Hairdressing is not an occupation for the allergic person.

Skin sensitisation is common, and the future in this occupation may be compromised.

At right are pictures of the hands of one such patient.

Healthcare Personnel are increasingly at risk of sensitisation to latex, as a consequence of greatly increased use of rubber gloves in recent years. This also applies particularly to children who have been subjected to many operations, such as for spina bifida.

The development of rubber-free vinyl gloves has helped a great deal, but latex allergy can be very intense, causing all sorts of allergies including anaphylaxis, and can sometimes be triggered by many fruits with similar allergen molecules. Further details are easily found on the internet.

On the right is an example of a provocation test with two powders used in making dentures. It is very obvious that pouring the alginate from cup to cup produced definite asthma, peak flow dropping from nearly 400 to only 150 after 30 minutes.

Glutaraldehyde The development of flexible endoscopes has also entailed the introduction of sterilisation using Glutaraldehyde, which does not damage these very expensive instruments. Unless great care is taken this sterilising agent can sensitise susceptible people, just as latex has done.

Nickel Eczema

Allergy to Nickel is very common, and can be diagnosed easily because contact with the buttons on jeans or clips on bras which are nickel plated produce a rash where they touch the skin.

This case is exceptional, as he was an accountant who got fed up with his job and bought an old pub. Within few weeks his hands were as shown in the photograph, with the skin peeling off. The handles of the old-fashioned beer pumps on the bar were nickel plated, hence his hands had much contact with nickel.

Nickel belt buckle caused rashA short course of oral steroids soon suppressed this reaction, and as he does not touch coins he has had no trouble since the handles were changed to chrome plate.

The partner of another patient developed eczema limited to the index and middle finger of the right hand. Her GP wanted to send her to a dermatologist, but she refused and insisted on seeing me. They had recently bought a pub, and she was constantly scooping coins out of the till with these fingers when giving change.

Allergy to wood dusts

Certain woods will cause allergic asthma. The most researched is western red cedar which has caused much asthma in the lumber mills in Canada and has been intensively researched. Resin in pine wood may cause asthma in those who are allergic to pine resin, (colophony).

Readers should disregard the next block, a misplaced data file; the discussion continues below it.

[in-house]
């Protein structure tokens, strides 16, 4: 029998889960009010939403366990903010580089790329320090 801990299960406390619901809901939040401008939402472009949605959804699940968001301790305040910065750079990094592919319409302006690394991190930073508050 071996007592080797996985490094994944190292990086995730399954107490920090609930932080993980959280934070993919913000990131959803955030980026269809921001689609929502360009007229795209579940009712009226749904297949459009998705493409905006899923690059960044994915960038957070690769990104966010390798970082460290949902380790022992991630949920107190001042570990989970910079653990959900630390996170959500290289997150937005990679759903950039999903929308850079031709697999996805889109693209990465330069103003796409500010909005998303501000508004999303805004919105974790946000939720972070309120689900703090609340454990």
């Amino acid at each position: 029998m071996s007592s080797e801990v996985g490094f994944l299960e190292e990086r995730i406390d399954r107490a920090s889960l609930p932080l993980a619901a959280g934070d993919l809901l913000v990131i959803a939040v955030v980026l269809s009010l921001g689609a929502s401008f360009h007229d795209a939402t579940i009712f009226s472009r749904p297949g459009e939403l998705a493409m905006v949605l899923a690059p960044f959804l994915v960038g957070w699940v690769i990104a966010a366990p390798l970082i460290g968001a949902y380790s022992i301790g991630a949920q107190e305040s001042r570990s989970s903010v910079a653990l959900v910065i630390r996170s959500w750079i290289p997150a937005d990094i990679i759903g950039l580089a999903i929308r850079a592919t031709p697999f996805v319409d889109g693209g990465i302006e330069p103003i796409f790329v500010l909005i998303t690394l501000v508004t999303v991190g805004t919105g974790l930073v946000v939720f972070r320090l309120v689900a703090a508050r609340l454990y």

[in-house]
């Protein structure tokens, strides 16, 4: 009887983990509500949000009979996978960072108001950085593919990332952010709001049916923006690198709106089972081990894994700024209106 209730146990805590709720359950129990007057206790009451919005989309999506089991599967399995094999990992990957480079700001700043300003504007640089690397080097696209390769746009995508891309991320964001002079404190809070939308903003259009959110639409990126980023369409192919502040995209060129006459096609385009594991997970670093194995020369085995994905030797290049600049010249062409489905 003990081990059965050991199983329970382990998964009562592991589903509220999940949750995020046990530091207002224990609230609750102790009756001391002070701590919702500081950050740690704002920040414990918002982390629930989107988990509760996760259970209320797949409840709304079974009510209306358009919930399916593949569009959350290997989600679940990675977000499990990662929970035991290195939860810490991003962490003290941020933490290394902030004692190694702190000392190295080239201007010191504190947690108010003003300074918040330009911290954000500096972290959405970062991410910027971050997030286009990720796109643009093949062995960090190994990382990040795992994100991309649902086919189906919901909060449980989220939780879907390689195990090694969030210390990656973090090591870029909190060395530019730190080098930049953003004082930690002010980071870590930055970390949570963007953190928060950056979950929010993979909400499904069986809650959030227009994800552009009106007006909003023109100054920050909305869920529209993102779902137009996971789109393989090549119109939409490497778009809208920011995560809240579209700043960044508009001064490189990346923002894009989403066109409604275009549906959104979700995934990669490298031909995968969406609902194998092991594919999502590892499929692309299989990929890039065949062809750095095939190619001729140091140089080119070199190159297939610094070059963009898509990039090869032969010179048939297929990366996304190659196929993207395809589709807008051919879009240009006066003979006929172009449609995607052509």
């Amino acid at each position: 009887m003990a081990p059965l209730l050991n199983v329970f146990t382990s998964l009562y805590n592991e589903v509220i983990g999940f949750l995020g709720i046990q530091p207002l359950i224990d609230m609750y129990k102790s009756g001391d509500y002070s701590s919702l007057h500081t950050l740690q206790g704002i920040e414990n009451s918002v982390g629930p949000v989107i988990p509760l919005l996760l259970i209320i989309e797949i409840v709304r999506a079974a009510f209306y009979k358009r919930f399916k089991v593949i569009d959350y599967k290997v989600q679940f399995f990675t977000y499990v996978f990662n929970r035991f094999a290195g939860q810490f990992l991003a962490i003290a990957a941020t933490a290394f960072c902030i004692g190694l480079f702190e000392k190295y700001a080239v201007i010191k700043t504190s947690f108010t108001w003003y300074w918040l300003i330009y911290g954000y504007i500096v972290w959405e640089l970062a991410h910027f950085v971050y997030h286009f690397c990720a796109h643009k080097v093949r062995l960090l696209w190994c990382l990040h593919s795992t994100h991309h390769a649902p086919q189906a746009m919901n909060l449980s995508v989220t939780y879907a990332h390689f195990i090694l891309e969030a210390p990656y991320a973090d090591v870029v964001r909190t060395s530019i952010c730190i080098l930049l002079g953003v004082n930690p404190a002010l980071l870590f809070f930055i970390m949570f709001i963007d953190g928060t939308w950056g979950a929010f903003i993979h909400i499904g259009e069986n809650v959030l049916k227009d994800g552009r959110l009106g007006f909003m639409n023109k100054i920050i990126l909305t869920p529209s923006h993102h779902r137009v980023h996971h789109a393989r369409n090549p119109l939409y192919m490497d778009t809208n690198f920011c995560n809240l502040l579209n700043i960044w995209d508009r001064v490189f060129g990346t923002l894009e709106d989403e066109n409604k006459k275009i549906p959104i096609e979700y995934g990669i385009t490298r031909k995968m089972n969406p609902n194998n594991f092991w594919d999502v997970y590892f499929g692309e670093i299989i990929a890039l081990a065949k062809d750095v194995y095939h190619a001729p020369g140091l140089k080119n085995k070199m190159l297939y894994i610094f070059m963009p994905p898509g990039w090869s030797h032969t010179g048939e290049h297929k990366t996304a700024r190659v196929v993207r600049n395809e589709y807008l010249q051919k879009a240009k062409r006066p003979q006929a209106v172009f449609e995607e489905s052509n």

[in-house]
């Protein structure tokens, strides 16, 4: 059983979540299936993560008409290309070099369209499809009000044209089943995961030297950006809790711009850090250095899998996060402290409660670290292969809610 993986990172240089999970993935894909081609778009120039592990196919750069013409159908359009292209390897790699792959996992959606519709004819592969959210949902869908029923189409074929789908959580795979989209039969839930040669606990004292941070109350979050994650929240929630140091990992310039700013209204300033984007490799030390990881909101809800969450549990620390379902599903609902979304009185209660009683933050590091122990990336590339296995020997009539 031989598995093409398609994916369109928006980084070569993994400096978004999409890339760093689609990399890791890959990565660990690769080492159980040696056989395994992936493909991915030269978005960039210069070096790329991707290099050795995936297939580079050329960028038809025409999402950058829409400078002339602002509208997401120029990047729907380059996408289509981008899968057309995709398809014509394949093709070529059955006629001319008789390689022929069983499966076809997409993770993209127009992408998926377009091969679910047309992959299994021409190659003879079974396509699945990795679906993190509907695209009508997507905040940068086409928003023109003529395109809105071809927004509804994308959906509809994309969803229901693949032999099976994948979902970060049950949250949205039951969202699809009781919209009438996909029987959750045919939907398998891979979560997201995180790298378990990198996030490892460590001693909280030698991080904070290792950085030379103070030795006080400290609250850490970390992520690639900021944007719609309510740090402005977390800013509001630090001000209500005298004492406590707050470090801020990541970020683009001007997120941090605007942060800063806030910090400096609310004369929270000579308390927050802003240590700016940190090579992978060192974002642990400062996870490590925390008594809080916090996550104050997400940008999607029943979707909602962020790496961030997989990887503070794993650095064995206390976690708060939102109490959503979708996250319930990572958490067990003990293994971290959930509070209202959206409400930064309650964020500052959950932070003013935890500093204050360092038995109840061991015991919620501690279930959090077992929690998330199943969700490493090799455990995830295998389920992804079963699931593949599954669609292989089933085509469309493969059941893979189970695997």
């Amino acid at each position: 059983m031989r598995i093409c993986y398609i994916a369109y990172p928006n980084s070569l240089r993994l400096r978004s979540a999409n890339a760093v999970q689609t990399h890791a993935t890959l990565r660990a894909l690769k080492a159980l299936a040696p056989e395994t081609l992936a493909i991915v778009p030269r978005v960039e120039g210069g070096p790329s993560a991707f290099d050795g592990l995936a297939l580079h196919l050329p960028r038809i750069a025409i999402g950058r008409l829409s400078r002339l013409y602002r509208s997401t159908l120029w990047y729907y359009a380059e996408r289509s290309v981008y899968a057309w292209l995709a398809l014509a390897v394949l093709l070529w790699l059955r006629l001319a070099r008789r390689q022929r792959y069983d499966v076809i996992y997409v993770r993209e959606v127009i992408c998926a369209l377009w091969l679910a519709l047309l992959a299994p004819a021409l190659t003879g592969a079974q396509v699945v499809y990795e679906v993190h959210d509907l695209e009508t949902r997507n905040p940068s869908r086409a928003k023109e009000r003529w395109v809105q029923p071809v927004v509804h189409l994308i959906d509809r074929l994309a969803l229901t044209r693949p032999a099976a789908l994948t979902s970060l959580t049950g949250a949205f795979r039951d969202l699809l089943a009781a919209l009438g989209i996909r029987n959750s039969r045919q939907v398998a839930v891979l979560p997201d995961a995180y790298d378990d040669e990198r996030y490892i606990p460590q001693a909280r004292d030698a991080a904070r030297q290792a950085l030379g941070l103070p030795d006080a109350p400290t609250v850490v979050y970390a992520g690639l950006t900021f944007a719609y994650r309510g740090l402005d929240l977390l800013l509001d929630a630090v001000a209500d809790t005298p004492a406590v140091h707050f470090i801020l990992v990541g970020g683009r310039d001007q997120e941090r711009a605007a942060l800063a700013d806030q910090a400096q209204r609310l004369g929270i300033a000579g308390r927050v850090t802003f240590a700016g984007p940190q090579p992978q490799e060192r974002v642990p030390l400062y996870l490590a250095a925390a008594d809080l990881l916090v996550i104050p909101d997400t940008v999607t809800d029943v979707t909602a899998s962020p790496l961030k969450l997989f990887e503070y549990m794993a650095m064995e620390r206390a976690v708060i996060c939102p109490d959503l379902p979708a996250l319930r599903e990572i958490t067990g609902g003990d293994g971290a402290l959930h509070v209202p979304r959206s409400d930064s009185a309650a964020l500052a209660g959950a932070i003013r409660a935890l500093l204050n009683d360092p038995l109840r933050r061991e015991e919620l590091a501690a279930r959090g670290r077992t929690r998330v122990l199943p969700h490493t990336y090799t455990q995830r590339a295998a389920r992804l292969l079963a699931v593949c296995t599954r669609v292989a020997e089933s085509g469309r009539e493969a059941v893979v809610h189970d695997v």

Wood dustVarious tropical woods can cause problems if the dust is inhaled, and it is always sensible to wear a mask if there is a lot of wood dust. Willow dust has been reported to cause asthma in aspirin sensitive workers because the wood contains salycylates!

Workshops today are very conscious of the risks of wood dust and it is mandatory to have effective dust control systems. Before these precautions were put in place woodworkers were liable to cancer of the nose, the first part of the respiratory system that dust contacts.

In woodworking factories plywood, and various materials composed of sawdust and formaldehyde resin glues are also a risk factor for asthma. Colophony, or pine resin, has caused much occupational asthma when used in cored solder in electronics factories, and exceptionally in violinists who use it on their bows to make them slightly sticky.

I had one patient who worked as a secretary to her husband, who ran a big woodworking shop. She developed severe asthma, all tests were negative, and it was only by using a peak flow meter and a careful diary that it became evident that the cause of the problem was in the office. Although she never went into the workshop enough dust could get into the office to trigger her asthma. The answer was not obvious because there was a prolonged delayed effect from exposure to the office. The actual wood which was the cause of her asthma was never identified.


"It is a paradox that while Britain has the highest incidence of allergic disease in the world, it also has the most inadequate allergy service"